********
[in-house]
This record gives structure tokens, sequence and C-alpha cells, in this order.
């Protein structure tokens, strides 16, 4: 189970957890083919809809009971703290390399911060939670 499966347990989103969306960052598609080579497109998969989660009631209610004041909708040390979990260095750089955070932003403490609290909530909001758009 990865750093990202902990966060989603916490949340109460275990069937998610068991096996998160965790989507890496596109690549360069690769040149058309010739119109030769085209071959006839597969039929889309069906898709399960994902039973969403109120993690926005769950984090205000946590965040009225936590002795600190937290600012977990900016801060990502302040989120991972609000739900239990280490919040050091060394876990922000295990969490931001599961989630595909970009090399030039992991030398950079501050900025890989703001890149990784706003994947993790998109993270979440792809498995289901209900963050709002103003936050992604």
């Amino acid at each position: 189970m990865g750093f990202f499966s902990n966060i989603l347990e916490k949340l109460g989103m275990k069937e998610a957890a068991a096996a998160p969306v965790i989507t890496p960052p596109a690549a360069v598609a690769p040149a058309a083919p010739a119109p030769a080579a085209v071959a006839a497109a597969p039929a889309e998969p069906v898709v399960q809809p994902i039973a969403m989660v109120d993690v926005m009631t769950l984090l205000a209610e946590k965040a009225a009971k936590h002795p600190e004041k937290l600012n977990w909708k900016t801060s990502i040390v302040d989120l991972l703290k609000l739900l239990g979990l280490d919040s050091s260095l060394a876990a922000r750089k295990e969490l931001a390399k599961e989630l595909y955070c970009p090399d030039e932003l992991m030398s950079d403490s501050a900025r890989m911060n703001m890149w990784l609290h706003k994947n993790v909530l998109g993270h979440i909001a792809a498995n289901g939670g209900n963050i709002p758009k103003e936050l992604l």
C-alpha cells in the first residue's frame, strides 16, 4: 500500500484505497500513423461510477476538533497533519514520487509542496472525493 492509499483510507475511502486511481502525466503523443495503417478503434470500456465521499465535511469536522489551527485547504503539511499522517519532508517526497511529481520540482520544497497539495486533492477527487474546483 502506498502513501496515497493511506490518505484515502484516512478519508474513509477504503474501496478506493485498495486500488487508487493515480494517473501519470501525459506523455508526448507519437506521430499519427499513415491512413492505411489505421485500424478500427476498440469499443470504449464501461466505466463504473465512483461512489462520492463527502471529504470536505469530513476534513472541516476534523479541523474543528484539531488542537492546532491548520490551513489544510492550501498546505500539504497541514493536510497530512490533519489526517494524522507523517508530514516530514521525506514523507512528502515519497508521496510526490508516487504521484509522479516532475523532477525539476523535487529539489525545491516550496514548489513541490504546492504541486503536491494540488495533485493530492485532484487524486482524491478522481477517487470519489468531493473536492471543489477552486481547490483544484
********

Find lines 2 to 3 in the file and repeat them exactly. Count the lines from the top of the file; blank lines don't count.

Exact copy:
This record gives structure tokens, sequence and C-alpha cells, in this order.
């Protein structure tokens, strides 16, 4: 189970957890083919809809009971703290390399911060939670 499966347990989103969306960052598609080579497109998969989660009631209610004041909708040390979990260095750089955070932003403490609290909530909001758009 990865750093990202902990966060989603916490949340109460275990069937998610068991096996998160965790989507890496596109690549360069690769040149058309010739119109030769085209071959006839597969039929889309069906898709399960994902039973969403109120993690926005769950984090205000946590965040009225936590002795600190937290600012977990900016801060990502302040989120991972609000739900239990280490919040050091060394876990922000295990969490931001599961989630595909970009090399030039992991030398950079501050900025890989703001890149990784706003994947993790998109993270979440792809498995289901209900963050709002103003936050992604």